After this you can put them together ideally in a neutral territory that neither has been in before. Some people use the garage, bathroom or conservatory. If this is not possible try to make a space in the garden not to big or not to small and away from their hutches. The first meeting should only be around 20 minutes and must be constantly observed. Fights can break out quickly and result in serious injury. It is advisable to keep some thick gloves on and always have a dustpan to hand while bonding, do not put your hands or fingers in between a rabbit fight, a rabbit bite can be nasty so you can use the dustpan to intervene in any unwanted behaviors. Mounting and chasing are OK but no biting, ‘wrestling’ or pulling out fur. If that happens separate immediately and go back to stage one for a few more days before trying again. Rabbits are intelligent and they have a good memory, if the fight is allowed to get out of hand they will remember this and will not be likely to bond with this rabbit as it is now a ‘threat’. If the rabbits seem quite indifferent to each other, almost ignoring each other, this is actually an encouraging sign – they do not feel threatened by the other. Likewise if they groom themselves, eat or turn their back in the other’s company. In this case you can continue over the next few days, gradually building up their time together, but always observe them closely. If you see them begin to groom each other (lick each other) this means the bonding is going well and you can leave them together longer with short unobserved periods.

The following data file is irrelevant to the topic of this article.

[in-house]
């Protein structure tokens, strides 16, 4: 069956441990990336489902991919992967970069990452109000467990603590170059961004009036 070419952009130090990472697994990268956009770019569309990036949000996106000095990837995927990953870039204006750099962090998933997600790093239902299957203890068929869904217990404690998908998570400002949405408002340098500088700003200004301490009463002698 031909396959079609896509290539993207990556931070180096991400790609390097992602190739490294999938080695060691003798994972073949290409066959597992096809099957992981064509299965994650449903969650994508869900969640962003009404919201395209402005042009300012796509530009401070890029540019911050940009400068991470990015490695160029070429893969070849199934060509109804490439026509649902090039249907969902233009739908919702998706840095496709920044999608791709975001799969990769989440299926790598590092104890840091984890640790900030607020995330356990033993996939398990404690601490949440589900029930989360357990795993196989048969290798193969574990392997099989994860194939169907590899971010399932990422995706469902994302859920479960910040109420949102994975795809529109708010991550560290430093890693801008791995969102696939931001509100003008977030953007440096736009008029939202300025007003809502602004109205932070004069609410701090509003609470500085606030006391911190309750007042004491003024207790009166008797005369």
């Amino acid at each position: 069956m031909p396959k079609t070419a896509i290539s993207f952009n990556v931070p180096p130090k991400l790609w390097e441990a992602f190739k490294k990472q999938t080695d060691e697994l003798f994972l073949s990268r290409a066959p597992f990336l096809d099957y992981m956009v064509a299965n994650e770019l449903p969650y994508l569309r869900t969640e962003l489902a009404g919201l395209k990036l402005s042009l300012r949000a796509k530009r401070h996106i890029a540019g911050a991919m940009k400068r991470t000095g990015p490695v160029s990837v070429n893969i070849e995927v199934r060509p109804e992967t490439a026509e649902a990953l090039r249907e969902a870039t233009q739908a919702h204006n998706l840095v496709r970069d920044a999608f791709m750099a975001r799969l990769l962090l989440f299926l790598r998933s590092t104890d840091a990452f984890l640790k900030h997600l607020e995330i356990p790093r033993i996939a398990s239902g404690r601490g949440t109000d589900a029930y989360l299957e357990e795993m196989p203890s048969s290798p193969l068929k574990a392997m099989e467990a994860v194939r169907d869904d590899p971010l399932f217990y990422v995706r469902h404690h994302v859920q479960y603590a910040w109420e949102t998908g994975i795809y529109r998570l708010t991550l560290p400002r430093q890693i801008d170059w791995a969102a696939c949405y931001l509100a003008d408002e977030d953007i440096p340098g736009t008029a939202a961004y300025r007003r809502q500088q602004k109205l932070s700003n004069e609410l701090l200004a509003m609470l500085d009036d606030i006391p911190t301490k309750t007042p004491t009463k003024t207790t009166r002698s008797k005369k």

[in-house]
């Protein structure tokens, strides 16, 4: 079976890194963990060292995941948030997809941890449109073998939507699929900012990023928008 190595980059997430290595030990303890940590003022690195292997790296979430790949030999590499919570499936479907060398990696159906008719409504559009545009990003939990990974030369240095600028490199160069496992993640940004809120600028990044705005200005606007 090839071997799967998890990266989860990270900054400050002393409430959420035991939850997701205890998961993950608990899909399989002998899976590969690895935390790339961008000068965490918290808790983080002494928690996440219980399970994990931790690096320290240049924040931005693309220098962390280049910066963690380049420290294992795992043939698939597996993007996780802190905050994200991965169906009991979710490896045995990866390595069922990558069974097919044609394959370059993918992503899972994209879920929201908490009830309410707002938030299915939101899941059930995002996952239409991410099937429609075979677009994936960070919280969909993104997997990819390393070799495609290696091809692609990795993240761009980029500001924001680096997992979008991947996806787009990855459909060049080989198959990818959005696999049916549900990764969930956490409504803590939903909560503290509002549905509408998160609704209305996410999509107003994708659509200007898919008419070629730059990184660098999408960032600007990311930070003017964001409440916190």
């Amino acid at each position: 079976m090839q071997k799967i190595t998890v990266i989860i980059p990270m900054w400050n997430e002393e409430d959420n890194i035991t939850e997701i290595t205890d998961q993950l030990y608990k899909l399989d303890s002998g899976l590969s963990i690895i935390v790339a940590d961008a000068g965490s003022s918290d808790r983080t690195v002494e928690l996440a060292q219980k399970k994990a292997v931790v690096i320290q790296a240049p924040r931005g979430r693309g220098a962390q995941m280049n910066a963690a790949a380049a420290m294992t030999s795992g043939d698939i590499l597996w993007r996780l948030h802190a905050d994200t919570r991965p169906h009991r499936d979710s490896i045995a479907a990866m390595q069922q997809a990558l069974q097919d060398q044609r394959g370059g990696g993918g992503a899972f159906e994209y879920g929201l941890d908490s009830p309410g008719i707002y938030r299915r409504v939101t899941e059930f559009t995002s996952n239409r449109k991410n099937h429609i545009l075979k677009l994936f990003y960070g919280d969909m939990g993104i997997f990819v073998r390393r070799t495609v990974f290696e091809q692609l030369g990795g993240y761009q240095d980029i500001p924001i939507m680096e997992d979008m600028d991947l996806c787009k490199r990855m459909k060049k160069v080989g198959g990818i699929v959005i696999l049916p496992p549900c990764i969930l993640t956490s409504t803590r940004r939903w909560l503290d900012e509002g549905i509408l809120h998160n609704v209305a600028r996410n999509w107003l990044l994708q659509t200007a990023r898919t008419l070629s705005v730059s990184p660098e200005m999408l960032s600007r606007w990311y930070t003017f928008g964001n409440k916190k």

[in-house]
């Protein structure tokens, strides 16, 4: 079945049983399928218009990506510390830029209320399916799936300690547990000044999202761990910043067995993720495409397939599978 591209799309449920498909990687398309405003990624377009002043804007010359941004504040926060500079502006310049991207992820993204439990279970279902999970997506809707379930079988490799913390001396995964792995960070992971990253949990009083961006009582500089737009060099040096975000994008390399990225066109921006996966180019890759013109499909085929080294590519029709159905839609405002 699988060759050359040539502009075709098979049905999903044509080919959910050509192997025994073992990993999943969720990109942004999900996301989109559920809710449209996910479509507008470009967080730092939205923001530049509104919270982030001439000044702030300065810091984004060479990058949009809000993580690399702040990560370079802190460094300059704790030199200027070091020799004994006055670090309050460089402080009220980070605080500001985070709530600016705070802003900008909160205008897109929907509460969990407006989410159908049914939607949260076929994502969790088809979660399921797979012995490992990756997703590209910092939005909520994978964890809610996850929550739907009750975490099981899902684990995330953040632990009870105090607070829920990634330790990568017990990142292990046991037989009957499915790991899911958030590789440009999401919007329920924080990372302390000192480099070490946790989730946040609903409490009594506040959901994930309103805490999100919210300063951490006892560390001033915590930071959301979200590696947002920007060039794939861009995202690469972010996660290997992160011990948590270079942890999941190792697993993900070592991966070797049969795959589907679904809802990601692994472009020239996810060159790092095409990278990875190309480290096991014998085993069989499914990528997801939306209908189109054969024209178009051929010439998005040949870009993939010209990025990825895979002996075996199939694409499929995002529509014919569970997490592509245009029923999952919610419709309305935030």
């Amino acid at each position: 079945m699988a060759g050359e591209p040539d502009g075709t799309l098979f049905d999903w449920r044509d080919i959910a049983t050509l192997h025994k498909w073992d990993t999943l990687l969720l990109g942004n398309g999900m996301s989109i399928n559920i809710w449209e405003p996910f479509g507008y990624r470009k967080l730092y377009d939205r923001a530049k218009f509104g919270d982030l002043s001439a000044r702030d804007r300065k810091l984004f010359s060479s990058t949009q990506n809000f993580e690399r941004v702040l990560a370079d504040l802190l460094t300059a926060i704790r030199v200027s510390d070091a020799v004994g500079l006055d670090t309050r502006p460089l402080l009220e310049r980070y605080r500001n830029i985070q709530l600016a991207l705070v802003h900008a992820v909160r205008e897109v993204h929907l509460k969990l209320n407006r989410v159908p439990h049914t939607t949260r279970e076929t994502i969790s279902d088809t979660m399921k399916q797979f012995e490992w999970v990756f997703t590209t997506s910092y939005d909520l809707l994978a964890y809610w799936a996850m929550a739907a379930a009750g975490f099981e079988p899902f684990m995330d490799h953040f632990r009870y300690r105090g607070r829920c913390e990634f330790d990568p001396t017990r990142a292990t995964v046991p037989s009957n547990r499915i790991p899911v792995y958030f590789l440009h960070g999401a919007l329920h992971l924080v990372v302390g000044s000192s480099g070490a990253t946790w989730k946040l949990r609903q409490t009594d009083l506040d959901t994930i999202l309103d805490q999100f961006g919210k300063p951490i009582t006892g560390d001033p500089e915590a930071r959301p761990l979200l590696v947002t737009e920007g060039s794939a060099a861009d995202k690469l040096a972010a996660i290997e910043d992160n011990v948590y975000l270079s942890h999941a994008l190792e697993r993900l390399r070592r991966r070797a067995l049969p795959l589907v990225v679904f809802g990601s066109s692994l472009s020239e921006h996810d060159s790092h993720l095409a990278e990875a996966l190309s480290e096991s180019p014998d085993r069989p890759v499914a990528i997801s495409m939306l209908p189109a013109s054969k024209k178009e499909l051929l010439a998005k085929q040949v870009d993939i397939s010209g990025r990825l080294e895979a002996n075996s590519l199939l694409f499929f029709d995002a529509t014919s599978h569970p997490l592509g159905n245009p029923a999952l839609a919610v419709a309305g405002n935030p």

If the rabbits have been grooming and look quite settled you can start to think about moving them in together. One way to help this go smoother is to hutch swap them for a day or two. That way they get used to the other’s scent in the environment in which they sleep and eat.

Some tips

  • Feeding the rabbits together is a great bonding trick – try something irresistible like dandelions.
  • Many rabbits are very partial to banana. You can trick rabbits into grooming each other by rubbing a little banana around the back of the neck. Rabbits who love banana can’t but help licking it off.
  • Some people recommend putting the rabbits in a stressful situation together such as a car journey. I’m not overly convinced as the stress can result in a fight and do not believe in unduly stressing rabbits. If however you do try this make sure that they are held by a passenger so a close eye can be kept on them and keep a separate box handy in case you need to separate them.
  • Once bonded, always travel them together, even if only one need see the vet, take both, as even short periods apart can disrupt their bond.

If you are experiencing any bonding difficulties and would like any extra advice and support, please do not hesitate to contact the rescue.

A happily bonded pair of bunnies!

A happily bonded pair of bunnies!